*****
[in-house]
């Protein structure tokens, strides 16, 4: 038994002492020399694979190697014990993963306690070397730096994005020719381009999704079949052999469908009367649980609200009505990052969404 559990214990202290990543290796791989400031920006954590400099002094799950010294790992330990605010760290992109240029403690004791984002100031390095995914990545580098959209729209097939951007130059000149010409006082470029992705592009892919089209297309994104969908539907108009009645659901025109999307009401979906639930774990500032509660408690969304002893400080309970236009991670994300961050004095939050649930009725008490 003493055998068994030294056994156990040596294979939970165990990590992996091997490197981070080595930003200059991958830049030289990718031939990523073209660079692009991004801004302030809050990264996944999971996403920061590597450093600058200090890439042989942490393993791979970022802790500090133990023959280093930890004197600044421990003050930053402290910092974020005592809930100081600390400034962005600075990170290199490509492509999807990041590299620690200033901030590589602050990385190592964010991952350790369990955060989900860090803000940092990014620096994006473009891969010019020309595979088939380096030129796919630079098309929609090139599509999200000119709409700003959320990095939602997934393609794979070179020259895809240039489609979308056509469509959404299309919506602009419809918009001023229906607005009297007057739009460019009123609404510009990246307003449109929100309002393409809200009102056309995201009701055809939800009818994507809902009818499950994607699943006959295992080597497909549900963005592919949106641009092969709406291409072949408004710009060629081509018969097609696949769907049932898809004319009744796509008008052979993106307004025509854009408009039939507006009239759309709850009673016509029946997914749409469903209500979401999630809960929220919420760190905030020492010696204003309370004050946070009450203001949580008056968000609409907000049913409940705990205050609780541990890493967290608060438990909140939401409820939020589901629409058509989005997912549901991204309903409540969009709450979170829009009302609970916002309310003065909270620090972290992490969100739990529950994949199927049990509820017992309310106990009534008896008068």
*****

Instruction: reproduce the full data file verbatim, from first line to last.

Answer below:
[in-house]
């Protein structure tokens, strides 16, 4: 038994002492020399694979190697014990993963306690070397730096994005020719381009999704079949052999469908009367649980609200009505990052969404 559990214990202290990543290796791989400031920006954590400099002094799950010294790992330990605010760290992109240029403690004791984002100031390095995914990545580098959209729209097939951007130059000149010409006082470029992705592009892919089209297309994104969908539907108009009645659901025109999307009401979906639930774990500032509660408690969304002893400080309970236009991670994300961050004095939050649930009725008490 003493055998068994030294056994156990040596294979939970165990990590992996091997490197981070080595930003200059991958830049030289990718031939990523073209660079692009991004801004302030809050990264996944999971996403920061590597450093600058200090890439042989942490393993791979970022802790500090133990023959280093930890004197600044421990003050930053402290910092974020005592809930100081600390400034962005600075990170290199490509492509999807990041590299620690200033901030590589602050990385190592964010991952350790369990955060989900860090803000940092990014620096994006473009891969010019020309595979088939380096030129796919630079098309929609090139599509999200000119709409700003959320990095939602997934393609794979070179020259895809240039489609979308056509469509959404299309919506602009419809918009001023229906607005009297007057739009460019009123609404510009990246307003449109929100309002393409809200009102056309995201009701055809939800009818994507809902009818499950994607699943006959295992080597497909549900963005592919949106641009092969709406291409072949408004710009060629081509018969097609696949769907049932898809004319009744796509008008052979993106307004025509854009408009039939507006009239759309709850009673016509029946997914749409469903209500979401999630809960929220919420760190905030020492010696204003309370004050946070009450203001949580008056968000609409907000049913409940705990205050609780541990890493967290608060438990909140939401409820939020589901629409058509989005997912549901991204309903409540969009709450979170829009009302609970916002309310003065909270620090972290992490969100739990529950994949199927049990509820017992309310106990009534008896008068």